I was speaking with a client recently who said, “We’ve made the decision to convert all our face-to-face sales courses into virtual classes.” When I asked him why, he responded, “We’re facing budget cuts and more remote locations to train. It will be cheaper and faster to develop and deploy.”
Over the last five years, that’s a common goal for many organizations. Sounds great, but what are the risks? I spend 80% of my time either instructing in or designing virtual training workshops. We all know, telling ain’t training. One of the big mistakes I see regularly is thinking lots of PowerPoint, lecture, demos, and meaningless software driven interactivity is virtual training. Link that with too much information for a two-hour session, and your chances of achieving your goal plummets. The result? Participants get disillusioned with virtual learning and disengage. Sound familiar?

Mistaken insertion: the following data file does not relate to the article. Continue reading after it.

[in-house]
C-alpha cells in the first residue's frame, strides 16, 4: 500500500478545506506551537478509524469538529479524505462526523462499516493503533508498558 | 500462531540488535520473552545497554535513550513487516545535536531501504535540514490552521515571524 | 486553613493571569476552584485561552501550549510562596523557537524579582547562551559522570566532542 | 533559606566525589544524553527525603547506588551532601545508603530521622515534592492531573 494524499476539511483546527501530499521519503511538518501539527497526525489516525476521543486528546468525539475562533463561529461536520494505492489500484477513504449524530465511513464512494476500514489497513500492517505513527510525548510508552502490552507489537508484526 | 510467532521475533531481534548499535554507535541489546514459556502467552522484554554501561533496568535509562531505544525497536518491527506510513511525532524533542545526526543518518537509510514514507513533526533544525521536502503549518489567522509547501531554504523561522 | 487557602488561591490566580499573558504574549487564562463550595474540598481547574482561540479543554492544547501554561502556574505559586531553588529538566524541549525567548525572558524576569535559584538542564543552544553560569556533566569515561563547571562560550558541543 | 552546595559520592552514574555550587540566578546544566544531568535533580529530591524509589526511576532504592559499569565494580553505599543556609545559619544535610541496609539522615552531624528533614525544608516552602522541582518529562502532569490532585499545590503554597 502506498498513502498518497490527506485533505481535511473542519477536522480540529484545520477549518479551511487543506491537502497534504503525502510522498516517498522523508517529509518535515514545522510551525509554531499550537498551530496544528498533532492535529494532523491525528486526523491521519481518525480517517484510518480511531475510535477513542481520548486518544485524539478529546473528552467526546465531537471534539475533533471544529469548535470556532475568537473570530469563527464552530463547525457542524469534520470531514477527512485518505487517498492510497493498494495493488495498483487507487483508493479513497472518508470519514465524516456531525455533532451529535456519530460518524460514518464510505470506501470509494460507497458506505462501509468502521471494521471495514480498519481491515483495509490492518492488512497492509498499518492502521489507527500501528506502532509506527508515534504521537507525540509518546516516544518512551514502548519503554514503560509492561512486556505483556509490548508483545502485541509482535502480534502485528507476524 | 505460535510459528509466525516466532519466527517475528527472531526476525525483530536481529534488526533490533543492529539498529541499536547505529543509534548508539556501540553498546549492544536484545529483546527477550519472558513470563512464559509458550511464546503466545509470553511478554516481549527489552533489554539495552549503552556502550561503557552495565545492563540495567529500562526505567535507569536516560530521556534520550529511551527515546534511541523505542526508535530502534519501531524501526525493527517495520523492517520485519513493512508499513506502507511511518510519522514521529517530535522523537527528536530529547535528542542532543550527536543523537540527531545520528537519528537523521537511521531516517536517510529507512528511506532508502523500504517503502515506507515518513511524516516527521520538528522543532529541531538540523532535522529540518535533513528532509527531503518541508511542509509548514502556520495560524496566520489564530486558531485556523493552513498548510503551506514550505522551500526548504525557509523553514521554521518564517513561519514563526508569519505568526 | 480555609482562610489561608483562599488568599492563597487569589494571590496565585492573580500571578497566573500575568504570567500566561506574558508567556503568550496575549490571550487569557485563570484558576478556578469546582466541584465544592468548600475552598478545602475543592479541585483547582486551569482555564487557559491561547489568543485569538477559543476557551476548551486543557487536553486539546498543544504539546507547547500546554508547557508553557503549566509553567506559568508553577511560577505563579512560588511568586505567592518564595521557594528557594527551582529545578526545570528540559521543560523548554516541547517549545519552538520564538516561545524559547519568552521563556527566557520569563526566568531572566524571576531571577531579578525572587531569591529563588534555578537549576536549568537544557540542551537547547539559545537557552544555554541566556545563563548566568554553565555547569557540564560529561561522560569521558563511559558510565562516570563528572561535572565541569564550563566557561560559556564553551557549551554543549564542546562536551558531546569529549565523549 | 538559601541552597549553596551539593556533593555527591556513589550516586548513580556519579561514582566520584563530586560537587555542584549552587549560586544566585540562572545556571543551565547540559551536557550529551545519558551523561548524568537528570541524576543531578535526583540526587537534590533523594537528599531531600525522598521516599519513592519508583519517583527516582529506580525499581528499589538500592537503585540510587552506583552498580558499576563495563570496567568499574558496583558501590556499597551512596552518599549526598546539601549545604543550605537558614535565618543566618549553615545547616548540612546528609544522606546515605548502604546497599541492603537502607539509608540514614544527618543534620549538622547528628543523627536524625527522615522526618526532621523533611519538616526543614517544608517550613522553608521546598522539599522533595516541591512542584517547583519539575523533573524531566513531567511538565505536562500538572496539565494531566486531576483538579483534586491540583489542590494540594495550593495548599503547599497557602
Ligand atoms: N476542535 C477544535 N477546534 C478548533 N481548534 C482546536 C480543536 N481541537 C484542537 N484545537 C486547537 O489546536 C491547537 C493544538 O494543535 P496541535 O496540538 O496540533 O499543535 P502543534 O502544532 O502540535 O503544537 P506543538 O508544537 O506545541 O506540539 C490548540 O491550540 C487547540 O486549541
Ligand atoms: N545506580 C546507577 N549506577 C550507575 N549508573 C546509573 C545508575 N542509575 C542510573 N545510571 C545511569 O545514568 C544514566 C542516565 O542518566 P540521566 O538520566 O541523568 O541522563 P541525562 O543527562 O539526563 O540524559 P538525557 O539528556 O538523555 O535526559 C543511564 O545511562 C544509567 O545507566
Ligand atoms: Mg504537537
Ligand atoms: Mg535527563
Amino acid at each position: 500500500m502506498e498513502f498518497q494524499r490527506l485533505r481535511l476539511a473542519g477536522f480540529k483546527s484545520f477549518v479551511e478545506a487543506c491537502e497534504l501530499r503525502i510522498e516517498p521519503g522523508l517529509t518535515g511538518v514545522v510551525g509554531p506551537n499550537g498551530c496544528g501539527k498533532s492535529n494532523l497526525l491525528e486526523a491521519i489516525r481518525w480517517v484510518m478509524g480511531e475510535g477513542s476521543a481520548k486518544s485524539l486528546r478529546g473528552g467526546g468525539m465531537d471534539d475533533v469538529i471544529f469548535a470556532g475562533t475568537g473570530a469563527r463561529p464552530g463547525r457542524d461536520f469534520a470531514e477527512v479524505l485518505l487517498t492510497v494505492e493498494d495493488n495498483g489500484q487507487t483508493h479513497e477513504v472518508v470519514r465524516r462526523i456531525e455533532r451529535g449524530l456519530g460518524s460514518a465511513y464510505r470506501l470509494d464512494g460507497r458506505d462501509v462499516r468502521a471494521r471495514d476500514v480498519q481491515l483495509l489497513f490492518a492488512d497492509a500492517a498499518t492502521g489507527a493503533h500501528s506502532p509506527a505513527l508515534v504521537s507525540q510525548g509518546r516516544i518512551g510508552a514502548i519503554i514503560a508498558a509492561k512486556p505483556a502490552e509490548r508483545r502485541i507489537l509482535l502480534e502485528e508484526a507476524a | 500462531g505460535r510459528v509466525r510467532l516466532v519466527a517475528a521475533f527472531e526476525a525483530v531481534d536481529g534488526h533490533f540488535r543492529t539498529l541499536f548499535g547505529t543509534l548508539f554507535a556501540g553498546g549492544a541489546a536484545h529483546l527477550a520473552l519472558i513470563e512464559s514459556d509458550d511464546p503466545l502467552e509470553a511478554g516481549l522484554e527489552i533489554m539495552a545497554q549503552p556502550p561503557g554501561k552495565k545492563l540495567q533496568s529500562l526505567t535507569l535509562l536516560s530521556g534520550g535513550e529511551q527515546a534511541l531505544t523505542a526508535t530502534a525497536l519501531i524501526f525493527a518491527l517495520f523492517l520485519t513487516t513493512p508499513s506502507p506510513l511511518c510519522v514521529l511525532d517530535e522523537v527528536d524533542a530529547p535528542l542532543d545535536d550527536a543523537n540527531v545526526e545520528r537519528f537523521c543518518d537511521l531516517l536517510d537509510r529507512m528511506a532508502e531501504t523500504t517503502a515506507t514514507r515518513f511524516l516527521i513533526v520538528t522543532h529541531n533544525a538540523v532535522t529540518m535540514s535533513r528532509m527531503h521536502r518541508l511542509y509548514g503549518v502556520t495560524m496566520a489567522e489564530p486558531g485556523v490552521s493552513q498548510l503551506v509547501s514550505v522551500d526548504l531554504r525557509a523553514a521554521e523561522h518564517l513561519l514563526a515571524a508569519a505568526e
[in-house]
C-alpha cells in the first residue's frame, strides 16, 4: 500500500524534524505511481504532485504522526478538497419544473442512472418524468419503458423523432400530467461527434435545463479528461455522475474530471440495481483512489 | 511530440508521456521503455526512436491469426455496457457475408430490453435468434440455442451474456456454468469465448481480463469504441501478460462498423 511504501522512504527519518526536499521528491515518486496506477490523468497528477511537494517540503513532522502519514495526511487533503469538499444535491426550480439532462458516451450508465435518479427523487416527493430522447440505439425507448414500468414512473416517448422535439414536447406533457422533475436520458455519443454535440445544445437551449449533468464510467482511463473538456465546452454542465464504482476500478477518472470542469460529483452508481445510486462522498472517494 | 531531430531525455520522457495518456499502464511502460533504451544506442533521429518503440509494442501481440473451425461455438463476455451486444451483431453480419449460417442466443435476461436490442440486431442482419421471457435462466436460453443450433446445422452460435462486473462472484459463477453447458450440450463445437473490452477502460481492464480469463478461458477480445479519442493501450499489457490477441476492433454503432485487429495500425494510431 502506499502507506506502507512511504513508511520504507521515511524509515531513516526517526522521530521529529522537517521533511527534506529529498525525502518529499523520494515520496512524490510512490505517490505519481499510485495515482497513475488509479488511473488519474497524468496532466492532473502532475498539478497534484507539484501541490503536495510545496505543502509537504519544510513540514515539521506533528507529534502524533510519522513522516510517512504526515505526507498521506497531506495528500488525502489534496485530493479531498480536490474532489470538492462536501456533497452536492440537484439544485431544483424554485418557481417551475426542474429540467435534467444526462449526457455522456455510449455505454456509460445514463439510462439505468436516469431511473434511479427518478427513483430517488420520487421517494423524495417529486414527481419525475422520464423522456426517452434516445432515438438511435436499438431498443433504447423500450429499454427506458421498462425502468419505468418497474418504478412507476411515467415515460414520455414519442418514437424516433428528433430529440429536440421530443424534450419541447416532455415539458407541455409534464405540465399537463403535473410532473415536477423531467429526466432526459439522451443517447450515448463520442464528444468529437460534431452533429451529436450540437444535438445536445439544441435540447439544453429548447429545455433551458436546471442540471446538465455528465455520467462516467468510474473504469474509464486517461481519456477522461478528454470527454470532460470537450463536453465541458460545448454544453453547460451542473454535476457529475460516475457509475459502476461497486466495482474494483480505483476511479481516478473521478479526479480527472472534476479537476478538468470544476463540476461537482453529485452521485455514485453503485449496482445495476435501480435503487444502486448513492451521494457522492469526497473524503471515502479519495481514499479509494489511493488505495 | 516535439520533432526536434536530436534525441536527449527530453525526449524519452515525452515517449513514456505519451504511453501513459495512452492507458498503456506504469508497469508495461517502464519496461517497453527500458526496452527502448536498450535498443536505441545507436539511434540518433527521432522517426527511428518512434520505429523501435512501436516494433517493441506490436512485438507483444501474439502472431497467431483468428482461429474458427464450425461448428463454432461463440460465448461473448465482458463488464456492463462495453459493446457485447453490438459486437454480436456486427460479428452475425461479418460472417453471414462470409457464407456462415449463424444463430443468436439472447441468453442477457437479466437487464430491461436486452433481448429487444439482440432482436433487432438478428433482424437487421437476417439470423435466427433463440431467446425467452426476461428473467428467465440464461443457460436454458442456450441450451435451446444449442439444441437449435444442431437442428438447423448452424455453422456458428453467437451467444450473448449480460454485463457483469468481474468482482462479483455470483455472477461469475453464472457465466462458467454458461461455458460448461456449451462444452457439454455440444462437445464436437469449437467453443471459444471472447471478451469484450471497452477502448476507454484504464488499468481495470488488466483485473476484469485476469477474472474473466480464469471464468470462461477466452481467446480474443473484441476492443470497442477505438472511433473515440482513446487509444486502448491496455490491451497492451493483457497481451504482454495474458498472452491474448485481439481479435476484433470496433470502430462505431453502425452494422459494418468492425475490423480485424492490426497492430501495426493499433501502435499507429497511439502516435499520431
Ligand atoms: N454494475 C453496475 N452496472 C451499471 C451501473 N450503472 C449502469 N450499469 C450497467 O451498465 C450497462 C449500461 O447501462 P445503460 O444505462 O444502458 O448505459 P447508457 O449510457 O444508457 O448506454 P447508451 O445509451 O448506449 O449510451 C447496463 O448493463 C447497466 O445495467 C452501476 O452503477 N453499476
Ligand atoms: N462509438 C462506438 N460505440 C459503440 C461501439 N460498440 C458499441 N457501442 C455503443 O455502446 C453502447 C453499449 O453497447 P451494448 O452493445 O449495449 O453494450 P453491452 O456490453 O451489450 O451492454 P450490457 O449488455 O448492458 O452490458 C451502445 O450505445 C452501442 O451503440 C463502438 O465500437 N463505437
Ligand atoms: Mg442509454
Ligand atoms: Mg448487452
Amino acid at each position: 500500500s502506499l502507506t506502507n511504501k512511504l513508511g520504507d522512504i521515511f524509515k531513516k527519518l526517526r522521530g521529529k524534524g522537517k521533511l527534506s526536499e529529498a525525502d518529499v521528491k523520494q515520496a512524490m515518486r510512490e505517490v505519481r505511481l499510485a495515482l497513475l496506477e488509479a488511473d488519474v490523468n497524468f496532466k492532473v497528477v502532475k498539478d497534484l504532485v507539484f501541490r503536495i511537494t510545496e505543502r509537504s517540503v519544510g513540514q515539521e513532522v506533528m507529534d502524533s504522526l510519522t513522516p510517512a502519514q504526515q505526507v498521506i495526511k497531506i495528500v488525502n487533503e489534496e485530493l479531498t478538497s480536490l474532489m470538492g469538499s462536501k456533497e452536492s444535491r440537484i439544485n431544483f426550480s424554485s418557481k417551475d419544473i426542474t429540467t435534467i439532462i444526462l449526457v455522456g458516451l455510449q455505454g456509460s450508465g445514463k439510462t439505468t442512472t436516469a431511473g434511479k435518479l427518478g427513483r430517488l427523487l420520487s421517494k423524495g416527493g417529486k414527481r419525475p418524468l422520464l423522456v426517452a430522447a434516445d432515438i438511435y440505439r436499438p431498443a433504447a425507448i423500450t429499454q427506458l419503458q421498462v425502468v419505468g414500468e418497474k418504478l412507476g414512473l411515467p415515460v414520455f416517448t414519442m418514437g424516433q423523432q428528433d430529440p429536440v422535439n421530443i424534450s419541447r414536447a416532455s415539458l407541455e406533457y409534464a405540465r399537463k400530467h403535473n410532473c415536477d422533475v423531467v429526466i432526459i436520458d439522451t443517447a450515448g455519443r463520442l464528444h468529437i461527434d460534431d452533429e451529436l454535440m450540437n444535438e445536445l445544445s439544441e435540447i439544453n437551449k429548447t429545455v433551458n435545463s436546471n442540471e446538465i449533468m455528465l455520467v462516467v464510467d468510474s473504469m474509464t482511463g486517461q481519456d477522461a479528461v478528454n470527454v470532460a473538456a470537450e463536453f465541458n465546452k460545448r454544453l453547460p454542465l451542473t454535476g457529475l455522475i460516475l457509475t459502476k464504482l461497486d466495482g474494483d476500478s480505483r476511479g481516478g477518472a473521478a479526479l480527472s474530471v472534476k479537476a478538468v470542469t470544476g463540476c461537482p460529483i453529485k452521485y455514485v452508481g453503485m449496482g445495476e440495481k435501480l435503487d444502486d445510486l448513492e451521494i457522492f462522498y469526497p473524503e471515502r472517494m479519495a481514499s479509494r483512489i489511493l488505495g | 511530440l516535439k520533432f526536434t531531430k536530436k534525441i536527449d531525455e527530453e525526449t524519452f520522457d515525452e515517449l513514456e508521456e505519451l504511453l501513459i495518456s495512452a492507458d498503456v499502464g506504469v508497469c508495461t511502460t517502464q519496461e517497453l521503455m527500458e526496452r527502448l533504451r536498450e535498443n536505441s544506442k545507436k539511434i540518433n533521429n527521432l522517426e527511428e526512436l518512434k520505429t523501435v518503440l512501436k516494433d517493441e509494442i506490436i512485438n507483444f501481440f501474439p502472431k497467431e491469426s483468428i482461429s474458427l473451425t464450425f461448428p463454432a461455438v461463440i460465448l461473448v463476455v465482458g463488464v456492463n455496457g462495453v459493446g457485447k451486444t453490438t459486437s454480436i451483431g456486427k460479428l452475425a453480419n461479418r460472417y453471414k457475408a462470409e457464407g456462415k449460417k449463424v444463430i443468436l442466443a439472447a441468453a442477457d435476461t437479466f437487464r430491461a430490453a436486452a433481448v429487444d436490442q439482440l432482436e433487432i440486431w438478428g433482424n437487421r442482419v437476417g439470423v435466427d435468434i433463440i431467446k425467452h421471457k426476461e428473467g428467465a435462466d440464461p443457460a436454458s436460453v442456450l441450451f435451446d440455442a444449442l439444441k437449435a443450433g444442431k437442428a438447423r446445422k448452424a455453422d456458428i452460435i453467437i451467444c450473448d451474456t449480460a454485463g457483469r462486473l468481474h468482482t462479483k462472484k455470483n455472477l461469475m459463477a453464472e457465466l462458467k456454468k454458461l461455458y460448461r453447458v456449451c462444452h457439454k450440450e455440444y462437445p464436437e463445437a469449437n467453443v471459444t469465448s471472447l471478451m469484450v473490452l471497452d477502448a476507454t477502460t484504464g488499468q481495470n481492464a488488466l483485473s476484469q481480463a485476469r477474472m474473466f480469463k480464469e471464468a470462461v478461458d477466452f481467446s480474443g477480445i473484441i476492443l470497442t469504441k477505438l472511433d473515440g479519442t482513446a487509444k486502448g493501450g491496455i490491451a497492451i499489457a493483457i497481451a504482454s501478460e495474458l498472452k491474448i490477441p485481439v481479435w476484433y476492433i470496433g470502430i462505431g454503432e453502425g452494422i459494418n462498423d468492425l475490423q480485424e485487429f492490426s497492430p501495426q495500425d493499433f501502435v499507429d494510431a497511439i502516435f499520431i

So what’s the cure?
One of the most important things I’ve learned in over 10 years of designing both in person and virtual programs is that one size doesn’t fit all. You have to go back to basics to determine if and how to convert each course to a virtual environment. Three steps that can help you succeed in this transition:
Ask some basic questions:
What’s the context for the training?
What should participants be able to do when finished?
What are the time investment participants will need to make?
Does everyone have the same technical resources? What are they?
One of the most important elements of this phase is identifying the core learning objectives and ruthlessly editing content to meet the time constraints of the virtual classroom. Make sure you have a plan. This is where you need to get creative. Don’t just throw it to the instructional designer. You need all your resources, subject matter experts, target participants, and business owners involved.
Once you have a design, test it, test it, and test it. Dry run and modify, Alpha and modify, and so on. Sometimes you get it right the first time. In my experience, the real learning happens when an instructional designer sees what happens when participants take a test drive. You don’t always know how it plays out until you are in the classroom.
The virtual classroom is here to stay. Embrace the differences and build on the basics. The result will be a more successful transition to training your organization in the virtual classroom.